# A-level Mathematics/OCR/FP2/Complex Integration

## Midpoint Rule

The Midpoint Rule is more accurate than the Trapezium Rule. It works by finding the mid-points of rectangles drawn to the curve. The Midpoint Rule is:

${\displaystyle \int _{a}^{b}f\left(x\right)\,dx\approx =h\left[f\left(x_{1}\right)+f\left(x_{2}\right)+\ldots +f\left(x_{n}\right)\right]}$

Where: ${\displaystyle h={\frac {b-a}{n}}}$ n is the number of strips.

and ${\displaystyle x_{i}={\frac {1}{2}}\left[\left(a+\left\{i-1\right\}h\right)+\left(a+ih\right)\right]}$

### Example

Use the Midpoint Rule to evaluate ${\displaystyle \int _{1}^{5}x^{2}+2x\ dx}$ using 4 strips.

Firstly, we work out h.

${\displaystyle h={\frac {5-1}{4}}={\frac {1}{1}}=1}$

Now we begin to set up the Midpoint Rule.

${\displaystyle \int _{1}^{5}x^{2}+2x\ dx\approx 1\left[f\left(x_{1}\right)+f\left(x_{2}\right)+f\left(x_{3}\right)+f\left(x_{4}\right)\right]}$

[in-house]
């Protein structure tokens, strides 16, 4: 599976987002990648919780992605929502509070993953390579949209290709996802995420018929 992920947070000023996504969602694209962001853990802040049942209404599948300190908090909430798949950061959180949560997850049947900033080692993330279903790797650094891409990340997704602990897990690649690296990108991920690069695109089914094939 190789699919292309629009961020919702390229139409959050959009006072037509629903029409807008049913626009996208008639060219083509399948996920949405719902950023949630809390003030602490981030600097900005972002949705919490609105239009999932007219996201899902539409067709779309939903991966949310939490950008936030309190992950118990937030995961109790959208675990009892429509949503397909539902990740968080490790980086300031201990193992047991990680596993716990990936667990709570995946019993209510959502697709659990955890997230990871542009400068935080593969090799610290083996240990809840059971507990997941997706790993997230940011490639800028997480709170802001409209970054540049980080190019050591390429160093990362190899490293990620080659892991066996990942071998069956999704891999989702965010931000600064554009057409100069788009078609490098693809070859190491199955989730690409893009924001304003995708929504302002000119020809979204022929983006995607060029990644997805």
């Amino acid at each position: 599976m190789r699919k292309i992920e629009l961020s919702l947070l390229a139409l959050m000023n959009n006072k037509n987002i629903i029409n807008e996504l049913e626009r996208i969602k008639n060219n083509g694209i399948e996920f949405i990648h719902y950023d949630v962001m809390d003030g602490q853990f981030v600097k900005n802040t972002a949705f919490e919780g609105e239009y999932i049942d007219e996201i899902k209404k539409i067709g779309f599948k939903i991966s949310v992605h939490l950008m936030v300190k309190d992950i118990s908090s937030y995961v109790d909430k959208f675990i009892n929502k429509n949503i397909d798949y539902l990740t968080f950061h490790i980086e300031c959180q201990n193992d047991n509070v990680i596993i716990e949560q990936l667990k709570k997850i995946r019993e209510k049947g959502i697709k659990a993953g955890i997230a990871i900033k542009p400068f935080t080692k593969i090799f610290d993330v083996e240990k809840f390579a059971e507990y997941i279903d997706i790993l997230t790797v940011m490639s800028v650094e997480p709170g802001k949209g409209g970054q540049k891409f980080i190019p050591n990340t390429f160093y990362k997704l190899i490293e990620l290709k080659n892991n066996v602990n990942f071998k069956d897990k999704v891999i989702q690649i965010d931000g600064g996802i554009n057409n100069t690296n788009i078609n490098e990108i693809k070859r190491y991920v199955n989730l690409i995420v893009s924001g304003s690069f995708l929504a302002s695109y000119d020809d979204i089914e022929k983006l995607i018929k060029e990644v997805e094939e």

${\displaystyle x_{1}={\frac {1}{2}}\left[\left(1+\left\{1-1\right\}1\right)+\left(1+1\times 1\right)\right]={\frac {1}{2}}\left[\left(1\right)+\left(2\right)\right]=1.5}$

${\displaystyle x_{2}={\frac {1}{2}}\left[\left(1+\left\{2-1\right\}1\right)+\left(1+2\times 1\right)\right]={\frac {1}{2}}\left[\left(2\right)+\left(3\right)\right]=2.5}$

${\displaystyle x_{3}={\frac {1}{2}}\left[\left(1+\left\{3-1\right\}1\right)+\left(1+3\times 1\right)\right]={\frac {1}{2}}\left[\left(3\right)+\left(4\right)\right]=3.5}$

${\displaystyle x_{4}={\frac {1}{2}}\left[\left(1+\left\{4-1\right\}1\right)+\left(1+4\times 1\right)\right]={\frac {1}{2}}\left[\left(4\right)+\left(5\right)\right]=4.5}$

${\displaystyle \int _{1}^{5}x^{2}+2x\ dx\approx 1\left[f\left(1.5\right)+f\left(2.5\right)+f\left(3.5\right)+f\left(4.5\right)\right]}$

Now we need to solve f(n)

${\displaystyle \int _{1}^{5}x^{2}+2x\ dx\approx 1\left[5.25+11.3+19.3+29.3\right]}$

${\displaystyle \int _{1}^{5}x^{2}+2x\ dx\approx 65}$

As you can see the resultant from the midpoint rule is closer to the true value ${\displaystyle 65{\frac {1}{3}}}$ than the trapezium rule, but worse than Simpson's Rule.